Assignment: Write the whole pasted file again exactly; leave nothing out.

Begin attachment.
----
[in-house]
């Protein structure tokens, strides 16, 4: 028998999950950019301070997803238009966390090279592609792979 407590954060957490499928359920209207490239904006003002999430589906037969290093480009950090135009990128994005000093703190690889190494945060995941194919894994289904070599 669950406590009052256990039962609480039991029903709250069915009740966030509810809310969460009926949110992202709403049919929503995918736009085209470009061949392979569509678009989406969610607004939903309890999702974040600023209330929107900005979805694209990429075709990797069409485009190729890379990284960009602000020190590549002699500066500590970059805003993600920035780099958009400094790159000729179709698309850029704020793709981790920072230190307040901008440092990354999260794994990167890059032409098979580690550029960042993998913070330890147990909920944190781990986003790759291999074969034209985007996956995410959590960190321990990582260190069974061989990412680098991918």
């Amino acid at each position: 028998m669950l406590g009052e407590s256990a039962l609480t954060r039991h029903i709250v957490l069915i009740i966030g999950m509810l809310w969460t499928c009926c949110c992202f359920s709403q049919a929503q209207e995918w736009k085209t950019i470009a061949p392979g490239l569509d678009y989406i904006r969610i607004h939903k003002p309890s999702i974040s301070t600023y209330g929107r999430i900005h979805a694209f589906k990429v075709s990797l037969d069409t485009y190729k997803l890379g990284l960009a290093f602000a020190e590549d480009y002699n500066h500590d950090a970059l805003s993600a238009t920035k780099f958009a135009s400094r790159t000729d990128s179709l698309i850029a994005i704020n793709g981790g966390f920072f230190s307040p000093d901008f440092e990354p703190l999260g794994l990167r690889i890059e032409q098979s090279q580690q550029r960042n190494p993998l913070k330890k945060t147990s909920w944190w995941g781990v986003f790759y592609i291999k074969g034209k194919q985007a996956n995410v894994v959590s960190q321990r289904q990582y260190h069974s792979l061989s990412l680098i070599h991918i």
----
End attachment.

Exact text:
[in-house]
């Protein structure tokens, strides 16, 4: 028998999950950019301070997803238009966390090279592609792979 407590954060957490499928359920209207490239904006003002999430589906037969290093480009950090135009990128994005000093703190690889190494945060995941194919894994289904070599 669950406590009052256990039962609480039991029903709250069915009740966030509810809310969460009926949110992202709403049919929503995918736009085209470009061949392979569509678009989406969610607004939903309890999702974040600023209330929107900005979805694209990429075709990797069409485009190729890379990284960009602000020190590549002699500066500590970059805003993600920035780099958009400094790159000729179709698309850029704020793709981790920072230190307040901008440092990354999260794994990167890059032409098979580690550029960042993998913070330890147990909920944190781990986003790759291999074969034209985007996956995410959590960190321990990582260190069974061989990412680098991918």
């Amino acid at each position: 028998m669950l406590g009052e407590s256990a039962l609480t954060r039991h029903i709250v957490l069915i009740i966030g999950m509810l809310w969460t499928c009926c949110c992202f359920s709403q049919a929503q209207e995918w736009k085209t950019i470009a061949p392979g490239l569509d678009y989406i904006r969610i607004h939903k003002p309890s999702i974040s301070t600023y209330g929107r999430i900005h979805a694209f589906k990429v075709s990797l037969d069409t485009y190729k997803l890379g990284l960009a290093f602000a020190e590549d480009y002699n500066h500590d950090a970059l805003s993600a238009t920035k780099f958009a135009s400094r790159t000729d990128s179709l698309i850029a994005i704020n793709g981790g966390f920072f230190s307040p000093d901008f440092e990354p703190l999260g794994l990167r690889i890059e032409q098979s090279q580690q550029r960042n190494p993998l913070k330890k945060t147990s909920w944190w995941g781990v986003f790759y592609i291999k074969g034209k194919q985007a996956n995410v894994v959590s960190q321990r289904q990582y260190h069974s792979l061989s990412l680098i070599h991918i």